Smoking is the single biggest avoidable risk a person can take in one's entire lifetime. And yet, millions of intelligent people choose to take that risk every single day of their lives.
Why? Because of the false beliefs that smokers have about cigarettes that force them to continue smoking against their better judgment.
Myths and illusions
There are several myths and illusions about smoking, but here are some of the most common:
•Smokers do not have sufficient willpower and that's why it's hard for them to quit.
•Smokers have addictive personalities which make them different from non-smokers.
•Smokers have a self-destructive streak in them.
All of the above are false. Smokers will walk miles in the middle of the night if they run out of cigarettes, proving that they can be strong-willed people. Secondly, it is not the personality that's addictive; it's not even the drug (nicotine); it's the belief that you are dependent on the drug that's the problem. Thirdly, I say to smokers who think they have a self-destructive streak, “Let's test it out. Before you light your next cigarette, try jumping off the roof.”
Facts about smoking
Knowing the facts will help smokers to quit easily and permanently.
Fact #1: Contrary to their perception, smokers do not receive a boost from smoking a cigarette. Smoking only relieves the withdrawal symptoms from the previous cigarette, which in turn creates more withdrawal symptoms once the new cigarette is finished. In this way, the drug addiction creates a vicious cycle.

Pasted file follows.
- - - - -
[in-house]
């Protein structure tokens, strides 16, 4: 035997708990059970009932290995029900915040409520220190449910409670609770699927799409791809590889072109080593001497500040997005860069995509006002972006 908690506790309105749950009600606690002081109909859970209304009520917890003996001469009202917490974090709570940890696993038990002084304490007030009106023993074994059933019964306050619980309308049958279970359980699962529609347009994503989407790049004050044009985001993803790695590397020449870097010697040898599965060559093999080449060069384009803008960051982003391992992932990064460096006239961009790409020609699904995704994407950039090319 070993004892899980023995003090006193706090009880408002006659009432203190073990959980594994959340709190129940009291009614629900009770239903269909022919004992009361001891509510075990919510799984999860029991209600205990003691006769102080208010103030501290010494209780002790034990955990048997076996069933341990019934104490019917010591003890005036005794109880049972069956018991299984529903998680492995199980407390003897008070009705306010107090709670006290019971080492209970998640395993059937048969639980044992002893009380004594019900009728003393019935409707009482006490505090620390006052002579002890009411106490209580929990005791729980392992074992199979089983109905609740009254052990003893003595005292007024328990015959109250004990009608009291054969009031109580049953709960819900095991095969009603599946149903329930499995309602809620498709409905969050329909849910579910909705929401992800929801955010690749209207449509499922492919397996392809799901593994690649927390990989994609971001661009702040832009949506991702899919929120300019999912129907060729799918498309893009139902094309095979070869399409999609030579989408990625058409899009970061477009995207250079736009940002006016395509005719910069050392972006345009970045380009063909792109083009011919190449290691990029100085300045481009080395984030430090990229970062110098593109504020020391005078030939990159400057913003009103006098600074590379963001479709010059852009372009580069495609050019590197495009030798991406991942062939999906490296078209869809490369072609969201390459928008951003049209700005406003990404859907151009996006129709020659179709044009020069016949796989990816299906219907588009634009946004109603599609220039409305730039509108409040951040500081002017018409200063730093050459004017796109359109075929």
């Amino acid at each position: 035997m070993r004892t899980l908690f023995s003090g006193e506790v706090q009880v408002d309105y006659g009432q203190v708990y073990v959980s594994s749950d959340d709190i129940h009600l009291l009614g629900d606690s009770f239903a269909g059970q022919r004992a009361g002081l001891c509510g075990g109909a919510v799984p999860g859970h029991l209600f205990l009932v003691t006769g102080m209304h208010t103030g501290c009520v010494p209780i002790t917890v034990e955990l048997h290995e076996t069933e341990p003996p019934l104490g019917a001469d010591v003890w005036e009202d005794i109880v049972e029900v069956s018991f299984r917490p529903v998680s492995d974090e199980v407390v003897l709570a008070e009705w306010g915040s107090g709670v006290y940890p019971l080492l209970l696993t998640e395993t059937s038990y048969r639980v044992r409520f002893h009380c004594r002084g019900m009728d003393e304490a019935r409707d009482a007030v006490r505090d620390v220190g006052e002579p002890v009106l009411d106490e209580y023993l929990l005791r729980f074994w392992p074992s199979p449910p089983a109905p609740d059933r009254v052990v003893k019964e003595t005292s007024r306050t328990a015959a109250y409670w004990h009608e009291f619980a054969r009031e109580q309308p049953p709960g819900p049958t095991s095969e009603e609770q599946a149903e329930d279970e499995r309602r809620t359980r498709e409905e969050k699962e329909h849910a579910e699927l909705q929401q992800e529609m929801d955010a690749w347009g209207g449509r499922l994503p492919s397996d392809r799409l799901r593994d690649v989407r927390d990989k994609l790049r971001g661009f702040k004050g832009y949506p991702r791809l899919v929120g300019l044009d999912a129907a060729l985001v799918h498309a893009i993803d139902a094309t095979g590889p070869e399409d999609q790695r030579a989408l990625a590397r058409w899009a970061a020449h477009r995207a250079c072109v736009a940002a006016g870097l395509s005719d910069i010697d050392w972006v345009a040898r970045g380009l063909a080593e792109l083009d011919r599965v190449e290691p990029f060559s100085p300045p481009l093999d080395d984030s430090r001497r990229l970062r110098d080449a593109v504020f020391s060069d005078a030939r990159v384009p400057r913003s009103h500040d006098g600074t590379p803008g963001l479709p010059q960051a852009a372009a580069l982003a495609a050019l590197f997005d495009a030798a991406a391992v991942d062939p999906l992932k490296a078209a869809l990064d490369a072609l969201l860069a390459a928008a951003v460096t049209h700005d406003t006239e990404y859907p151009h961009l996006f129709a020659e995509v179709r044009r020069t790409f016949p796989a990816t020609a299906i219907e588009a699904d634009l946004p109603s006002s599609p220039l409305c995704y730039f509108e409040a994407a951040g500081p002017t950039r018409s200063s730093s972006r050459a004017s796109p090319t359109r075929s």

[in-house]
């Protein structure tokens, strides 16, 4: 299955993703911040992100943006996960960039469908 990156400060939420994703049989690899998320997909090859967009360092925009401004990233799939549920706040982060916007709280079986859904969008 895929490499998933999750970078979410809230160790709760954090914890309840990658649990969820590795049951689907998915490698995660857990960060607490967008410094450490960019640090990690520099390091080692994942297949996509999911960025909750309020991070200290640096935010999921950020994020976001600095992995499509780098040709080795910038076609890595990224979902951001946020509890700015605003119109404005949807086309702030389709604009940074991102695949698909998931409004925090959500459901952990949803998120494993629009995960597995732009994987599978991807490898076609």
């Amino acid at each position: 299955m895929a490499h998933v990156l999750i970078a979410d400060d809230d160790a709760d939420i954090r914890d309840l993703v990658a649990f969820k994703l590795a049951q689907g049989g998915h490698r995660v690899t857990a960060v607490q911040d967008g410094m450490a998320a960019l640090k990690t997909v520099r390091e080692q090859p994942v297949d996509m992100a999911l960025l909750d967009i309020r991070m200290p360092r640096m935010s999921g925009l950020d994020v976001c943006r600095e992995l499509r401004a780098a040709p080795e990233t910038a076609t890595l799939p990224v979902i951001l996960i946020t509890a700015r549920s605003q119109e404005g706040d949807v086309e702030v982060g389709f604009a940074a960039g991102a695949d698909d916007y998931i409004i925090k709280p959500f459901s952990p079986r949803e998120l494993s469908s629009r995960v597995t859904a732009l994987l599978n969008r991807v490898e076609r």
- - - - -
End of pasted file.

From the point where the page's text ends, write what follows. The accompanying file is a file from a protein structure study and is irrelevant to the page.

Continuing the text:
Fact #2: The “relief” smokers feel on lighting a cigarette, the feeling of being “back to normal,” is the feeling experienced by non-smokers all the time.
Fact #3: Contrary to popular belief, willpower is not required to quit smoking. This is because it takes no willpower to stop doing something that an individual has no desire to do, which is the realisation smokers come to once their doubt and fear about stopping have been removed (using cognitive therapy).
Tips to be
• Set your date and time to stop and carry on smoking as usual right up to that time. Don't try to cut down beforehand, because that just makes cigarettes seem more precious rather than less precious.
• Look forward to stopping. Rather than assume you are going to feel deprived and miserable, just look forward to finally being free.
• Remember, you are not “giving up” or “quitting.” These terms are negative. Who wants to be labelled a quitter? Instead decide that you are going to stop. You are going to be a non-smoker, not an ex-smoker!
• Never be fooled into thinking you could have “just one cigarette.” You will either return to smoking at your old level immediately or gradually build up to it over a period of time. Never think in terms of one cigarette, always think of 100,000.
• Avoid any form of substitution. If you replace cigarettes with chocolate — you'll gain weight and be miserable. Even the use of seemingly innocent substitutes such as carrots and apples creates a feeling of deprivation. Remember you are not giving up anything — you are getting rid of smoking. Looking for a replacement would be like getting rid of a terrible cold and wanting to replace it with the flu!
(The writer is a certified Allen Carr therapist and a practising doctor at Uforia Centre for Integrated Medicine in Bangalore.
He can be reached at email@example.com)